MAC address and IP address are used to uniquely identify a computer. When is an IP address used and when is a MAC address used?
MAC (Media Access Control) addresses uniquely identify Ethernet network cards (or PCs with built in Ethernet). Although it's true that every computer that uses Ethernet has a unique MAC address, not all Internet connections are made over Ethernet. Also, MAC addresses in a particular local network are not similar in any way, so one can't use them to decide that a particular machine is "nearby."
IP addresses uniquely identify computers on the Internet, or on a local intranet. Computers on the same local "subnet," such as those on a particular local network, will share part of their IP address. For instance, computers in my house intranet are part of the 192.168.2.x subnet, with IP addresses like 192.168.2.6 and 192.168.2.22. The router that connects my house to the Internet has the IP address 192.168.2.1. That router also has a true Internet IP address, and performs NAT (Network Address Translation) to allow connections from computers inside my intranet to reach the outside world... but blocks incoming connections for security.
To communicate in an Ethernet network, MAC addresses are used. Ethernet frames (packets) don't know anything about IP addresses. ARP is used to find out the MAC address of a host on the local network. IP addresses belong to a higher OSI layer and are used to identify computers on one or more networks as the Internet is not one network, but a system of many networks.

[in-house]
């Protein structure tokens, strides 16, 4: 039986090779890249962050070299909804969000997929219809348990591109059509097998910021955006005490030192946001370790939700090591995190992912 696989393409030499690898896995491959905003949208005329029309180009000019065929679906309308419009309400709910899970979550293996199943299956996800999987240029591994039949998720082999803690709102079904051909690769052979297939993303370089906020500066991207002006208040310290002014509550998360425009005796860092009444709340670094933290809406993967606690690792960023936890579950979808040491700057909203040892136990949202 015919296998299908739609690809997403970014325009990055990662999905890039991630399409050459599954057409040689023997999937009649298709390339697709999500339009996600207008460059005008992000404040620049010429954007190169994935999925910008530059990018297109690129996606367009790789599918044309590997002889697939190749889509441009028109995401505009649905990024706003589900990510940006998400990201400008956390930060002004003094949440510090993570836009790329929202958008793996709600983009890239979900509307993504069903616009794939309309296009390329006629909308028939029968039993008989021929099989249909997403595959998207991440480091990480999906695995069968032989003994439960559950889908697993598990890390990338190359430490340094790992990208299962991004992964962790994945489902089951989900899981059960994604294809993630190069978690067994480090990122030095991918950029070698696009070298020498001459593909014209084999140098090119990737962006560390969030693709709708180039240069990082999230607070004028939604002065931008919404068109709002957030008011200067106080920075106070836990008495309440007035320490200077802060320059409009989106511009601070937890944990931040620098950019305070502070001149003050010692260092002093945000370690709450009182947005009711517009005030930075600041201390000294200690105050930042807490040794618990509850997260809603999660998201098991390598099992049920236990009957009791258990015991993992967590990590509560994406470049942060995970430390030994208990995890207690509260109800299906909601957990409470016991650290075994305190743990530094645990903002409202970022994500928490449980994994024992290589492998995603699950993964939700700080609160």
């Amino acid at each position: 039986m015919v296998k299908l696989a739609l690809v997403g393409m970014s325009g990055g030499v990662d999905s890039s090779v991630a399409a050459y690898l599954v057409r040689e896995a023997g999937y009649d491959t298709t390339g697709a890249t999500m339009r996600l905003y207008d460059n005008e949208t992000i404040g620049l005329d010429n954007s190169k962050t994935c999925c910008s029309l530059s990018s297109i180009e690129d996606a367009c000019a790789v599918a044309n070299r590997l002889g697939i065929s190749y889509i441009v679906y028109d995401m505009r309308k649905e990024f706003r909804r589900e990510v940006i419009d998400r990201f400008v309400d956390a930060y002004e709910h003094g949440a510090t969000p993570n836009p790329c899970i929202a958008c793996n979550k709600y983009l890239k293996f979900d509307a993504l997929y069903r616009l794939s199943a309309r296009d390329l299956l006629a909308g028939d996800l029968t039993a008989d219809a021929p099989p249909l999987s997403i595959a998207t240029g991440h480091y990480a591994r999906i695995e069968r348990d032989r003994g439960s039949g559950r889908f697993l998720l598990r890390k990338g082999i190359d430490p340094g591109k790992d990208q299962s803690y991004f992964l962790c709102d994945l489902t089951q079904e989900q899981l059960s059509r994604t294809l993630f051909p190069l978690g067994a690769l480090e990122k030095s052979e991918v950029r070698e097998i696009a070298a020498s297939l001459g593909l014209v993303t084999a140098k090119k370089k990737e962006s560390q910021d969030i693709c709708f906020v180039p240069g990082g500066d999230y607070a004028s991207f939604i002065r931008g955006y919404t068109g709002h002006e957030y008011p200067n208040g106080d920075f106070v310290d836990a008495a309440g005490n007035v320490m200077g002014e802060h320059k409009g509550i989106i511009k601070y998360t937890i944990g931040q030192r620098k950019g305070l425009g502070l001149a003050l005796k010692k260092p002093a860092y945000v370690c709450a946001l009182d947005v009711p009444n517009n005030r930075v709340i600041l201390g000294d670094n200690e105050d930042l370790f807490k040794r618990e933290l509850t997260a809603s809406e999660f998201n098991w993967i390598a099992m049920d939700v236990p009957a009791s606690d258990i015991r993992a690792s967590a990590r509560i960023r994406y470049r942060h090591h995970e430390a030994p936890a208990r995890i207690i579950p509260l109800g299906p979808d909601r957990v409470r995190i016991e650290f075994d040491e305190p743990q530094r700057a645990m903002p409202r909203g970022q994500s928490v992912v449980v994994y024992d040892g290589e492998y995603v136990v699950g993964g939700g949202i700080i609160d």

An IP address is either given by a DHCP server (router) or you give it yourself. A MAC address is the hardware identifier for the NIC. This is static but you can alter it if you whish.
Your IP address is important since your network relies on it. Your mac isn't unless your ISP wants only one MAC address to connect with them over the modem. (totally offtopic though) Some people also use MAC lists as a security layer but this is highly insecure.